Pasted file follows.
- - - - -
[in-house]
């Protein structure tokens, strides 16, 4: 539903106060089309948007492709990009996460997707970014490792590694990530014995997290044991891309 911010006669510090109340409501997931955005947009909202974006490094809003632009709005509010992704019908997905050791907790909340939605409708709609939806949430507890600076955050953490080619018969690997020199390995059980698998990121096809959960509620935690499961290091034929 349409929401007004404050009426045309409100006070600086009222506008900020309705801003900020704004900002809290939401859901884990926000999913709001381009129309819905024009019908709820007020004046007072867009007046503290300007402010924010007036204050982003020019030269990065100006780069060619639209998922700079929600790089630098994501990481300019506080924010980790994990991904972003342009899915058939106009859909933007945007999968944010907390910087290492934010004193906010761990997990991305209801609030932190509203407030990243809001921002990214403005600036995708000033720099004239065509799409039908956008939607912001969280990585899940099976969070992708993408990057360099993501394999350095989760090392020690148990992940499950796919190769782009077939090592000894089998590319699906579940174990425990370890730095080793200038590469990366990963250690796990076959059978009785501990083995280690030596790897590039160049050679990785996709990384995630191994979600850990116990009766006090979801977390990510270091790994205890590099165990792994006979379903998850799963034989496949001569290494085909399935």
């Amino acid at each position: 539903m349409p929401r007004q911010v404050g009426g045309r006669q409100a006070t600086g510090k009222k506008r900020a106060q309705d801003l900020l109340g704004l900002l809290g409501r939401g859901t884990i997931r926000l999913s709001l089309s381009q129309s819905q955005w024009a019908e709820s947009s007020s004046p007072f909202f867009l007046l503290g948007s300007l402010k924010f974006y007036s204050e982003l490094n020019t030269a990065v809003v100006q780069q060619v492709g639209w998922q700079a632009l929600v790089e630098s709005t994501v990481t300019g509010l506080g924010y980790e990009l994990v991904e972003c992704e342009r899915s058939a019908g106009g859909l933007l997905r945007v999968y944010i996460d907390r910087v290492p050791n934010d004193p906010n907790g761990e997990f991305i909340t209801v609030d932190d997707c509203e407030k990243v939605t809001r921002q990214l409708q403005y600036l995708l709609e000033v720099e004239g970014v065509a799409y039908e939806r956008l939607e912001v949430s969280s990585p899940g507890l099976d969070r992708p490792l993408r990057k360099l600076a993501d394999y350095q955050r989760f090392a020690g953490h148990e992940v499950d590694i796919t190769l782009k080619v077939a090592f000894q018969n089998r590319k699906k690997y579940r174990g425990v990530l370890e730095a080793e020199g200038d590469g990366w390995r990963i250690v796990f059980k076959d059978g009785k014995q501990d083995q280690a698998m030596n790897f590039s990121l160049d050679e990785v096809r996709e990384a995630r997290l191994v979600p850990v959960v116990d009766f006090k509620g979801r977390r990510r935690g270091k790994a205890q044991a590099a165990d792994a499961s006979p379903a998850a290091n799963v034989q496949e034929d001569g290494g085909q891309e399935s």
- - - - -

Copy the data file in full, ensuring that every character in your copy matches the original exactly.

[in-house]
């Protein structure tokens, strides 16, 4: 539903106060089309948007492709990009996460997707970014490792590694990530014995997290044991891309 911010006669510090109340409501997931955005947009909202974006490094809003632009709005509010992704019908997905050791907790909340939605409708709609939806949430507890600076955050953490080619018969690997020199390995059980698998990121096809959960509620935690499961290091034929 349409929401007004404050009426045309409100006070600086009222506008900020309705801003900020704004900002809290939401859901884990926000999913709001381009129309819905024009019908709820007020004046007072867009007046503290300007402010924010007036204050982003020019030269990065100006780069060619639209998922700079929600790089630098994501990481300019506080924010980790994990991904972003342009899915058939106009859909933007945007999968944010907390910087290492934010004193906010761990997990991305209801609030932190509203407030990243809001921002990214403005600036995708000033720099004239065509799409039908956008939607912001969280990585899940099976969070992708993408990057360099993501394999350095989760090392020690148990992940499950796919190769782009077939090592000894089998590319699906579940174990425990370890730095080793200038590469990366990963250690796990076959059978009785501990083995280690030596790897590039160049050679990785996709990384995630191994979600850990116990009766006090979801977390990510270091790994205890590099165990792994006979379903998850799963034989496949001569290494085909399935």
């Amino acid at each position: 539903m349409p929401r007004q911010v404050g009426g045309r006669q409100a006070t600086g510090k009222k506008r900020a106060q309705d801003l900020l109340g704004l900002l809290g409501r939401g859901t884990i997931r926000l999913s709001l089309s381009q129309s819905q955005w024009a019908e709820s947009s007020s004046p007072f909202f867009l007046l503290g948007s300007l402010k924010f974006y007036s204050e982003l490094n020019t030269a990065v809003v100006q780069q060619v492709g639209w998922q700079a632009l929600v790089e630098s709005t994501v990481t300019g509010l506080g924010y980790e990009l994990v991904e972003c992704e342009r899915s058939a019908g106009g859909l933007l997905r945007v999968y944010i996460d907390r910087v290492p050791n934010d004193p906010n907790g761990e997990f991305i909340t209801v609030d932190d997707c509203e407030k990243v939605t809001r921002q990214l409708q403005y600036l995708l709609e000033v720099e004239g970014v065509a799409y039908e939806r956008l939607e912001v949430s969280s990585p899940g507890l099976d969070r992708p490792l993408r990057k360099l600076a993501d394999y350095q955050r989760f090392a020690g953490h148990e992940v499950d590694i796919t190769l782009k080619v077939a090592f000894q018969n089998r590319k699906k690997y579940r174990g425990v990530l370890e730095a080793e020199g200038d590469g990366w390995r990963i250690v796990f059980k076959d059978g009785k014995q501990d083995q280690a698998m030596n790897f590039s990121l160049d050679e990785v096809r996709e990384a995630r997290l191994v979600p850990v959960v116990d009766f006090k509620g979801r977390r990510r935690g270091k790994a205890q044991a590099a165990d792994a499961s006979p379903a998850a290091n799963v034989q496949e034929d001569g290494g085909q891309e399935s």